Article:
Even for Donald Trump, last week was unusually eventful.
He told U.S. businesses to get out of China, which retaliated against his proposed tariff increase from 25% to 30%.
“Our great American companies are hereby ordered to immediately start looking for an alternative to China, including bringing … your companies HOME and making your products in the USA.”
Trump would use the International Emergency Economic Powers Act of 1977, which provides broad powers regarding sanctions in emergency situations, but hasn’t been invoked in trade disputes. Whether he can force a fire sale of U.S. assets in China is debatable.
At the G-7 meeting of industrialized nations, Trump had second thoughts about the China trade war.
“Yeah, sure. Why not?” Asked again, he answered: “Might as well. Might as well … I have second thoughts about everything.” Press secretary Stephanie Grisham later clarified, “President Trump responded in the affirmative — because he regrets not raising the tariffs higher.”
But, Trump admitted, “I have no plan right now.”
Had he stayed in the Trans-Pacific Partnership, a trade group formed as a counterweight to China, and not alienated other allies, such as the European Union, a united front might have been possible, rather than continually upping the ante.
Most Democratic presidential candidates — except for former Vice President Joe Biden — aren’t much better, railing against multilateral trade pacts by citing a skewed study of 851,700 jobs “displaced” (not necessarily lost) in a 24-year period following the North American Free Trade Agreement.
But the Congressional Research Service and the Organization for Economic Cooperation and Development claimed NAFTA-related losses impact were minimal, while trade was significantly ramped up. The big hit came when President Bill Clinton conferred normal permanent trade status on China and 3.2 million jobs disappeared in 12 years.
Jerome Powell, the Federal Reserve Board chair, ignored Trump’s request to cut interest rates from 2.25% to 1.25%. “Monetary policy is a powerful tool,” he said, but added, “It cannot provide a settled rulebook for international trade.”
An indignant Trump, who appointed Powell, tweeted, “My only question is, who is our bigger enemy, Jay Powell or (Chinese) Chairman Xi?”
Trump also reversed himself on a payroll tax cut on Social Security and Medicare to boost the economy as the 2019 budget deficit headed above $1 trillion despite record employment.
The Congressional Budget Office forecast another $1.9 trillion in added debt through the next decade thanks to a bipartisan spending deal. It also predicted an economic slowdown.
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Before leaving for France, Trump called Danish Prime Minister Mette Frederiksen “nasty” after she said his idea for the U.S. to purchase Greenland from Denmark was “absurd.”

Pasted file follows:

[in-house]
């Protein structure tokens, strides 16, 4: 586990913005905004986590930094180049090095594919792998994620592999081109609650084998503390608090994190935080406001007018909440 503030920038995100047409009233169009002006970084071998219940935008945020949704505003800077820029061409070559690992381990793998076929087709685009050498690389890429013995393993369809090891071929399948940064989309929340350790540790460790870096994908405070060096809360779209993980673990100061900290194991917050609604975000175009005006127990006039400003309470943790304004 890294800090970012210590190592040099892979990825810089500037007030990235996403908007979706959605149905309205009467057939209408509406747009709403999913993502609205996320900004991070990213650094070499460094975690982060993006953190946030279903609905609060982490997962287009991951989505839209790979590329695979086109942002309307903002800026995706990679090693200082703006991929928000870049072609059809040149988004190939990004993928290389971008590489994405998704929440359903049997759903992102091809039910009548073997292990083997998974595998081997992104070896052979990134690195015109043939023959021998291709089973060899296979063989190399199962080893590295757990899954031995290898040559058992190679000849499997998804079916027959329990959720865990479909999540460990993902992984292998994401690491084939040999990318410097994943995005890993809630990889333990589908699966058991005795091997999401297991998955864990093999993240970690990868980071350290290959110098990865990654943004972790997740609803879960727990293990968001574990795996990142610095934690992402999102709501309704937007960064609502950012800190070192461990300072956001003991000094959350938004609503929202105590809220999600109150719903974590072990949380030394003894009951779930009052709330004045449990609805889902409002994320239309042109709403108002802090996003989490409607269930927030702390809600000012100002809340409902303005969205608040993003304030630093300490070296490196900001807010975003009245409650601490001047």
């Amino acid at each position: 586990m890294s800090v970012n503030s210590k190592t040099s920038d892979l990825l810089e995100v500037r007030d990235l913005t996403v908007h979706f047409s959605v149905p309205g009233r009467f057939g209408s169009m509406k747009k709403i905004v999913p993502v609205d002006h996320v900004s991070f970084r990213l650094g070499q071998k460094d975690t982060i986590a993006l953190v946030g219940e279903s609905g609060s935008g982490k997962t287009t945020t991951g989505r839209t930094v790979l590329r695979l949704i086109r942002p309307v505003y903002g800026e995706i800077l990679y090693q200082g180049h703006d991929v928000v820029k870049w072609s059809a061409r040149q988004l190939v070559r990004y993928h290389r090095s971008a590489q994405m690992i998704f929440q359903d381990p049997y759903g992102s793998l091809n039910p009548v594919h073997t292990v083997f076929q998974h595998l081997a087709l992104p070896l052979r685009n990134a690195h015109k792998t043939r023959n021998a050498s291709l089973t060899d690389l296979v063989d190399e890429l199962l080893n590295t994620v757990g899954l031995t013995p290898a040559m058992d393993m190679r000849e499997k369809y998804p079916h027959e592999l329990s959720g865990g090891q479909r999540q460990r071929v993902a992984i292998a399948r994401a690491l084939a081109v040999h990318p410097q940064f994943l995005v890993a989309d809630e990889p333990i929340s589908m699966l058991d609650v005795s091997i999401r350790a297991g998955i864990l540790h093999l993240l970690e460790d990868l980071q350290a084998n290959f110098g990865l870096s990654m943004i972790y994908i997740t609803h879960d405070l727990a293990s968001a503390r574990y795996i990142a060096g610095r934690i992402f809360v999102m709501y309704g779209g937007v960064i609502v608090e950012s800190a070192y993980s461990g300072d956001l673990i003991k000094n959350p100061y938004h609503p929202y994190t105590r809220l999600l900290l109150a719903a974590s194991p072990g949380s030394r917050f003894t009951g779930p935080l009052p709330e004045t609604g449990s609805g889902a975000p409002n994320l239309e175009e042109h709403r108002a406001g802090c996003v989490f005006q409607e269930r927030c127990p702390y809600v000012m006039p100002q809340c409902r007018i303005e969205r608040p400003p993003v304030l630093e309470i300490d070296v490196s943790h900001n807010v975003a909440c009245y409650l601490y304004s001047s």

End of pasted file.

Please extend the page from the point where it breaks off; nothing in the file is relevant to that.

Frederiksen then picked up the phone, and Trump reversed himself.
“We had a great conversation,” he said. “We have a very good relationship with Denmark, and we agreed to speak later. But she was very nice.”
Greenland (pop. 57,000) is strategically located in the Arctic Circle. The U.S. already has military operations there — Air Force and space related. The Chinese recently tried to make inroads by proposing to build airfields, which the Danes rejected.
Greenland has valuable minerals (uranium, gold and diamonds) plus oil and gas newly accessible as glaciers melt. Secretary of State Mike Pompeo gushed about the “opportunities” during an Arctic Council meeting in May, but not its statement on global warming.
The U.S. bought the Danish West Indies (now the Virgin Islands) in 1917.
After vilifying “The Squad,” four Democratic congresswomen who don’t support Israeli policies, Trump expanded his scope to American Jews.
“In my opinion, you vote for a Democrat, you’re being very disloyal to Jewish people and you’re being very disloyal to Israel,” Trump said. He cited a conservative U.S. radio host who said Israeli Jews love him as if he were the “King of Israel” and “the second coming of God.”
Except that U.S. Jews aren’t monolithic about Israeli policies and were taken aback by Trump’s “very fine people” claim about white nationalists in Charlottesville. That makes it hard for him to chip away at the 71% of Jews who supported Hillary Clinton.
Then the Trump administration intervened in a U.S. Supreme Court case to allow a business to fire an individual based on sexual orientation.
Aimee Stephens presented as a man when beginning work at a Michigan funeral home in 2007, but was fired six years later after announcing her plans to transition. The U.S. Court of Appeals for the 6th Circuit ruled that was discriminatory.
In the 1964 Civil Rights Act of 1964, the Justice Department maintains, “the ordinary public meaning of ‘sex’ was biological sex,” and even anti-gay discrimination isn’t unlawful because gay men and women would be equally poorly addressed.
For the ongoing Trump presidential reality show, it was a head-spinning week like few others.